Have you ever consciously changed the course of a dream? If so, then you are one of the 55 percent of people who have experienced a lucid dream. Lucid dreaming is rare. Only about 23 percent of individuals have a lucid dream once a month or more. Some of the benefits of lucid dreaming include a significant decrease in sleep deprivation. But they may also be beneficial for healing trauma, controlling unhealthy behavior and dealing with nightmares.
For the first time, techniques by Dr. Denholm Aspy, a visiting professor at the School of Psychology at the University of Adelaide in Australia, have been independently verified to induce lucid dreaming. During his week-long study on 169 participants, a record-breaking 53 percent of participants had lucid dreams, with 17 percent successful each night.
“Lucid dreams feel just as real as waking life most of the time,” said Aspy. “You move around and walk, all the senses are there.”
Aspy’s research concerned three induction techniques, none of which require any external equipment (except an alarm clock).
The first is called reality testing. In reality testing, participants check their environment several times a day to confirm whether they are dreaming.
The “wake back to bed” technique involves waking up after five hours, staying awake for about five minutes, and then going back to sleep. This increases the chance of entering a REM sleep period, in which dreams are more likely to occur.
The final technique is called mnemonic induction of lucid dreams, or MILD. MILD involves waking up after five hours of sleep, and developing the intention to remember that you are dreaming before going back to sleep. This is achieved by repeating the phrase: “The next time I’m dreaming, I will remember that I’m dreaming.”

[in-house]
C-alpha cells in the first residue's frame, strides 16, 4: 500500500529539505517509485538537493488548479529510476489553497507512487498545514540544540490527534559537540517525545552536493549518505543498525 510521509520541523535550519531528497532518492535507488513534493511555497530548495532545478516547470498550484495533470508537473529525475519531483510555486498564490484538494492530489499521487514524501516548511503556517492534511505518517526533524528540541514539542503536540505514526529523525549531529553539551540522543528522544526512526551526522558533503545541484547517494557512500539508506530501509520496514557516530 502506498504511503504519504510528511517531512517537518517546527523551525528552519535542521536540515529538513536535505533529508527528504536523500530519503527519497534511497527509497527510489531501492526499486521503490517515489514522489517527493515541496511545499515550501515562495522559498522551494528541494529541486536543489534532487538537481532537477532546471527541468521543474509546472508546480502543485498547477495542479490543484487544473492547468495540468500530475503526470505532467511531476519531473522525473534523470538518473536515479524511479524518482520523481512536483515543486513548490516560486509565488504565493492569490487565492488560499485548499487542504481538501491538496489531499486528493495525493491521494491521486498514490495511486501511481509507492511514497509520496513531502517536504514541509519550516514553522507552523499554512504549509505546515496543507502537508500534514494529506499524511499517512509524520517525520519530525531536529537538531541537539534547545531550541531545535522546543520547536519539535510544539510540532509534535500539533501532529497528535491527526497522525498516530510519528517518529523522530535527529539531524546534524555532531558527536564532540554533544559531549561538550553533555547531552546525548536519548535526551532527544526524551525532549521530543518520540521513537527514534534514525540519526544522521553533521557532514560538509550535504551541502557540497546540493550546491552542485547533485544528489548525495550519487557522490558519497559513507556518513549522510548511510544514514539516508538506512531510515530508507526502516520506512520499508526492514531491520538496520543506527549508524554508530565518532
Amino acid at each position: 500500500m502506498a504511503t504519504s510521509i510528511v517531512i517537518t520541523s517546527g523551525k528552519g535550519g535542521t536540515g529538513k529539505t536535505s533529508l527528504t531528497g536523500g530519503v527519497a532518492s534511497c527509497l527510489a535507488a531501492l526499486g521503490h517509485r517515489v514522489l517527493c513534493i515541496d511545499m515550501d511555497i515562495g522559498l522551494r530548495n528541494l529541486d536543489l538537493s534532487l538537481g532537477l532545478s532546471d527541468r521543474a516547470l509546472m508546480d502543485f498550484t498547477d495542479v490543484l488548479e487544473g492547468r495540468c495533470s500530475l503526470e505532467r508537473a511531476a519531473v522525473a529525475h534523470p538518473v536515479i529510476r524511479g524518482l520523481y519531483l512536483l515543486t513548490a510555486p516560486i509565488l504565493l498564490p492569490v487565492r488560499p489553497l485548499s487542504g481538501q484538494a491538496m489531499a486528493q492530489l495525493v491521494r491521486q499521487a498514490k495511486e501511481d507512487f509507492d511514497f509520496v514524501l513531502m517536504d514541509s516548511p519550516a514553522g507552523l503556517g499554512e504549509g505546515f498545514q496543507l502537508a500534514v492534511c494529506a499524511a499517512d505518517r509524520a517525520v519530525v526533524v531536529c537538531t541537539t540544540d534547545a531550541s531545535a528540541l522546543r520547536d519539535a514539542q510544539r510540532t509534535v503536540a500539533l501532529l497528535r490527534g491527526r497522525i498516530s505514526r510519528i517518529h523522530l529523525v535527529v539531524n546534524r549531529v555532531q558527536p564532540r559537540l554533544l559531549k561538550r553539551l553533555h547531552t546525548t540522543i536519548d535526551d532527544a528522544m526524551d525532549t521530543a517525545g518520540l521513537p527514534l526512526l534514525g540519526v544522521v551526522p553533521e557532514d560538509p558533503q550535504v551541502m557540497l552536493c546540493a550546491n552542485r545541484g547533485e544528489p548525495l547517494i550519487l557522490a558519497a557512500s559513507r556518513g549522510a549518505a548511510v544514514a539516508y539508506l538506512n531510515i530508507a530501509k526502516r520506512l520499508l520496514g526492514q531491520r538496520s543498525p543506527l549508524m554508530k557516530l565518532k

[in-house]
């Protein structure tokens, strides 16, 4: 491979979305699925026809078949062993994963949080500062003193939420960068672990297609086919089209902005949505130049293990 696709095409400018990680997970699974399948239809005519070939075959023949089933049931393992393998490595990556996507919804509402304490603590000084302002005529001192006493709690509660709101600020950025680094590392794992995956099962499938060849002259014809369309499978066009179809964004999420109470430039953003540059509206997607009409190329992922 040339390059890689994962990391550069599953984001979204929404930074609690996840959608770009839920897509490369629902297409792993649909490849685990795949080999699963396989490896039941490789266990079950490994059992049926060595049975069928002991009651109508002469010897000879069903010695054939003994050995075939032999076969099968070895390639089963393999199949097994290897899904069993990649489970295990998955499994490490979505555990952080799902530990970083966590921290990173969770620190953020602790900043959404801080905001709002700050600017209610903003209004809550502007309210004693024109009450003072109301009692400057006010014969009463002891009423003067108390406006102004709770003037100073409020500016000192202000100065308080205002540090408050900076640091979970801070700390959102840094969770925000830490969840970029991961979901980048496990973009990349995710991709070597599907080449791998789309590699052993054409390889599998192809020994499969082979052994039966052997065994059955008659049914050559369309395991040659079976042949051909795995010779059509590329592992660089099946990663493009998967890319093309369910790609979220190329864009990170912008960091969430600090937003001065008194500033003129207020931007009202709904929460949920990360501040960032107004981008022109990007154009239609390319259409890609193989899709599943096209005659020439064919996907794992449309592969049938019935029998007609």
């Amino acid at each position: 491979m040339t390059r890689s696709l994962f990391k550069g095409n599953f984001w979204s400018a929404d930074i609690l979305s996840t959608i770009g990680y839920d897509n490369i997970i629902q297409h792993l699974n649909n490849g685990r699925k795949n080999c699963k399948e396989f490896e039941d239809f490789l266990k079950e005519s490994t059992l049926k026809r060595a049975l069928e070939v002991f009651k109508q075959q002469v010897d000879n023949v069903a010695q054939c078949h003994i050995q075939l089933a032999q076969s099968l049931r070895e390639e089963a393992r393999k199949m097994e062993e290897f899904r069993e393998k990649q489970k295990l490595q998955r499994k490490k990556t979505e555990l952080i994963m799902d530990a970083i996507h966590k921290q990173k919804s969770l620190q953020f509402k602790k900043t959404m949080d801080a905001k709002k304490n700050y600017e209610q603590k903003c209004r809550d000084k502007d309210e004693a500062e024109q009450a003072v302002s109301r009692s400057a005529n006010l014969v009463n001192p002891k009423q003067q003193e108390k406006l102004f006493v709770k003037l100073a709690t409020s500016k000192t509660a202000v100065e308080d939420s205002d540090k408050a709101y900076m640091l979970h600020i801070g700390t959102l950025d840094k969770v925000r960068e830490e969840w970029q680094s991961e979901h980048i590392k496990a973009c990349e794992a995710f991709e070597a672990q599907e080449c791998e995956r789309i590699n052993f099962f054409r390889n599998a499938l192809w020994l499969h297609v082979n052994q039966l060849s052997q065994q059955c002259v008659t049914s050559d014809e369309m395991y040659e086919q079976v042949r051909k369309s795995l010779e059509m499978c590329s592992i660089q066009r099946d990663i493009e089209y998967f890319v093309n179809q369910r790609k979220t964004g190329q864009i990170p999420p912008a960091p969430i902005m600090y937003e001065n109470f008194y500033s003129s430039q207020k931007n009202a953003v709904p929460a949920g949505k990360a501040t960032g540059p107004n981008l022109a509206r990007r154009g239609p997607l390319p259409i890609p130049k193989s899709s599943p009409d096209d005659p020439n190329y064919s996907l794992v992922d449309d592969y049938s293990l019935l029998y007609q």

“The MILD technique works on what we call ‘prospective memory,’—that is, your ability to remember to do things in the future,” explained Aspy. “By repeating a phrase that you will remember you’re dreaming, it forms an intention in your mind that you will, in fact, remember that you are dreaming, leading to a lucid dream.”
Those who tried the combination of MILD and reality testing had the greatest chance of having a lucid dream, at 53 percent. Those who tried reality testing alone, however, showed no benefit.
Does all this dream control make you, well, need a nap? According to Aspy, no. “Importantly, those who reported success using the MILD technique were significantly less sleep deprived the next day, indicating that lucid dreaming did not have any negative effect on sleep quality,” he said.
Aspy hopes this research will have benefits that reach to the waking hours. “These results take us one step closer to developing highly effective lucid dream induction techniques that will allow us to study the many potential benefits of lucid dreaming, such as treatment for nightmares and improvement of physical skills and abilities through rehearsal in the lucid dream environment.”
You can read the full study in the journal Dreaming.